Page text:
But on the same day that the clip debuted on MTV.com, Leto was back at work, decrying what he called the censorship of the video, which contains copious amounts of S&M imagery, heavily choreographed slo-mo fisticuffs, and an seemingly endless string of controversial images intended to shock and confuse.
In a blog entry on JaredLeto.com posted on Monday and titled "BANNED FROM TELEVISION," Leto, who directed the clip under his pseudonym, Bartholomew Cubbins, posted a letter (one of several he claimed he received) from an unnamed executive at an unnamed TV network who explained why the video couldn't be aired in its present state.
"Overall the bondage theme will warrant a POST 10 p.m. restriction as the film is in its current form," read the letter. "There is one shot that will have to be removed completely for a POST 10 p.m. restriction. 09:17 — WOMAN RUNS FINGER OVER OTHER WOMAN'S G-STRING-CLAD BOTTOM AND TOUCHES HER ANUS — This shot makes the video completely restricted. There are other bondage shots towards the end of the film that [C]ompliance were unclear about, they would have to view frame by frame on tape to gauge whether they would need to be cut too for POST 10PM. The violence in the film is not graphic and would warrant a POST 7 p.m. restriction. But the overall sexual content does push the restriction up."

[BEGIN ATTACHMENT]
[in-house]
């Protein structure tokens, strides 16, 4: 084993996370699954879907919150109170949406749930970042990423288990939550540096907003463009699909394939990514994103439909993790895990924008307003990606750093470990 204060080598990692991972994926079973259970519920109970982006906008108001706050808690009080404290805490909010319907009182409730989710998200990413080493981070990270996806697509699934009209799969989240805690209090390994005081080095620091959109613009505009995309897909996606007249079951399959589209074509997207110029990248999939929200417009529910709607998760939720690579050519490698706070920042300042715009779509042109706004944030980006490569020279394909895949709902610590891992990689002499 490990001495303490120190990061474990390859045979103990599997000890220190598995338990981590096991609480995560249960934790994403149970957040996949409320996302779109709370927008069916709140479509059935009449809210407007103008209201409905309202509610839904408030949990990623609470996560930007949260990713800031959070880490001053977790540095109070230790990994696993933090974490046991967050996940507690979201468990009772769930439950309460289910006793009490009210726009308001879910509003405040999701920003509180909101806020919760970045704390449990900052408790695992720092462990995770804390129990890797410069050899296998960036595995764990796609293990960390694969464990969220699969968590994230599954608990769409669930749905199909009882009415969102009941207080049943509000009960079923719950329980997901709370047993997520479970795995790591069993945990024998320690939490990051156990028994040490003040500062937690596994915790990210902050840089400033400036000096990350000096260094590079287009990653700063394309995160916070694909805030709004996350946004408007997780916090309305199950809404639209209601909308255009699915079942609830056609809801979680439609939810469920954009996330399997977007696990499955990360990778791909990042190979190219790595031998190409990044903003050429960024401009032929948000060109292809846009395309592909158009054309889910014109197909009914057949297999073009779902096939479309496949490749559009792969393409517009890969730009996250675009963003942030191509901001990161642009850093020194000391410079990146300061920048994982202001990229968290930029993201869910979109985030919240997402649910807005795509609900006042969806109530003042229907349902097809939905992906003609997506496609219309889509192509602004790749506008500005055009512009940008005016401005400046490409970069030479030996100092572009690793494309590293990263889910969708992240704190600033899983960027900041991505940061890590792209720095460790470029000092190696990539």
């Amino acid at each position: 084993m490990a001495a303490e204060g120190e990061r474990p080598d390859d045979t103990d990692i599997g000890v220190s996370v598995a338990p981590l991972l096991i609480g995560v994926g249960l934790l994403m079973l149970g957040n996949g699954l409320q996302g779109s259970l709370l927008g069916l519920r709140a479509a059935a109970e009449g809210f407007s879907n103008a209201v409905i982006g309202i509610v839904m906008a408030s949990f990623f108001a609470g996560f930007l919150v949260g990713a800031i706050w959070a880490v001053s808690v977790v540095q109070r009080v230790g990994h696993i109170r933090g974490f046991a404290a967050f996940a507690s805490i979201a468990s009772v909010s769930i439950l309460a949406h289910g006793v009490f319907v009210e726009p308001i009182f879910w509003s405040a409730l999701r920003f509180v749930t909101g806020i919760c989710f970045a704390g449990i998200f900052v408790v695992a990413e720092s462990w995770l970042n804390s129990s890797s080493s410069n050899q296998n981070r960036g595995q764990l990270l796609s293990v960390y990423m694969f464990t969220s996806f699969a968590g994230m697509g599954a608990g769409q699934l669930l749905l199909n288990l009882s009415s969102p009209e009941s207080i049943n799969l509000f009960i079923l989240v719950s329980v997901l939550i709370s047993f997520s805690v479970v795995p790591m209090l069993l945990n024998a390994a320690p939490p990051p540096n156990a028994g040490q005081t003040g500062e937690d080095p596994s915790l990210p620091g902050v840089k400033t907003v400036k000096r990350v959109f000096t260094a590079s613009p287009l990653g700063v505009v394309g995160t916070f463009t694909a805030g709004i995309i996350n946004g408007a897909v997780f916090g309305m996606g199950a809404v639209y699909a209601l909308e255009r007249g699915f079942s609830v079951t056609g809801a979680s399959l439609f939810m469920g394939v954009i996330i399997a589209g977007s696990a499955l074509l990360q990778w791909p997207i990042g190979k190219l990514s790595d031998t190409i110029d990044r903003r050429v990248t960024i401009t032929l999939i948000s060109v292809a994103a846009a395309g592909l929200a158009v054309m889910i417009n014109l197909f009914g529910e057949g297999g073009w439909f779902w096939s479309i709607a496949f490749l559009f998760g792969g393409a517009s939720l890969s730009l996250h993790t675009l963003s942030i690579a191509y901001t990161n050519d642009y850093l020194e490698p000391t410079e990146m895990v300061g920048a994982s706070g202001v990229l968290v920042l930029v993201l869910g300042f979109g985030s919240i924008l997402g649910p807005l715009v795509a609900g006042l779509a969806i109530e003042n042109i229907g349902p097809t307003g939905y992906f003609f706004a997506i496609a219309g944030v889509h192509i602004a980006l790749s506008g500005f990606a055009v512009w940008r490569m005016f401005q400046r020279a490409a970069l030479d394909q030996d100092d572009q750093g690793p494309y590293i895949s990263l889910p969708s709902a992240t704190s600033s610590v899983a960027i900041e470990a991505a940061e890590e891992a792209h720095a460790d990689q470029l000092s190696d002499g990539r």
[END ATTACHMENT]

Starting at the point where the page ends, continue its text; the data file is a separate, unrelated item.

The letter then goes on to log, scene-by-scene the potentially objectionable images, from one in which Leto's character jumps out of a skyscraper window (not a problem), to another in which a priest, rabbi, and imam burn holy books on a pyre in an alley, and a brief image of hot wax dripping over a woman's body.
The breakdown explicitly states more than 40 scenes or images that are restricted to after 10 p.m. and others that are more suitable for showing after 9 p.m. or 7 p.m.
"We always knew there would be some images that would have a tough time getting through," Leto told EW.com on Monday about the controversy. "But we didn't expect this kind of pushback that we're getting now."
Leto has said he's working on a "creative" solution to edit the original 20-plus-minute clip down so he can at least get it shown before the 10 p.m. curfew. He also told EW.com that the plan all along was to have several versions of the video available to fans, including an uncensored full cut. "I had always planned on having an explicit version and then a version that was not so explicit," Leto said. "The version that we were trying to get on broadcast is not the explicit version, and that's still having a really difficult time."
Leto is frankly a bit confused about why the networks that reportedly rejected the video are so upset about the sexual images in it. "I'm not interested in provocation for provocation's sake," he explained. "I just think it's interesting that when you turn on the news or whatever else catches your interest, how much violence and negativity is available out there. As soon as it comes time for sexuality, it's a big shock that people are sexual beings. It's an interesting double standard to me."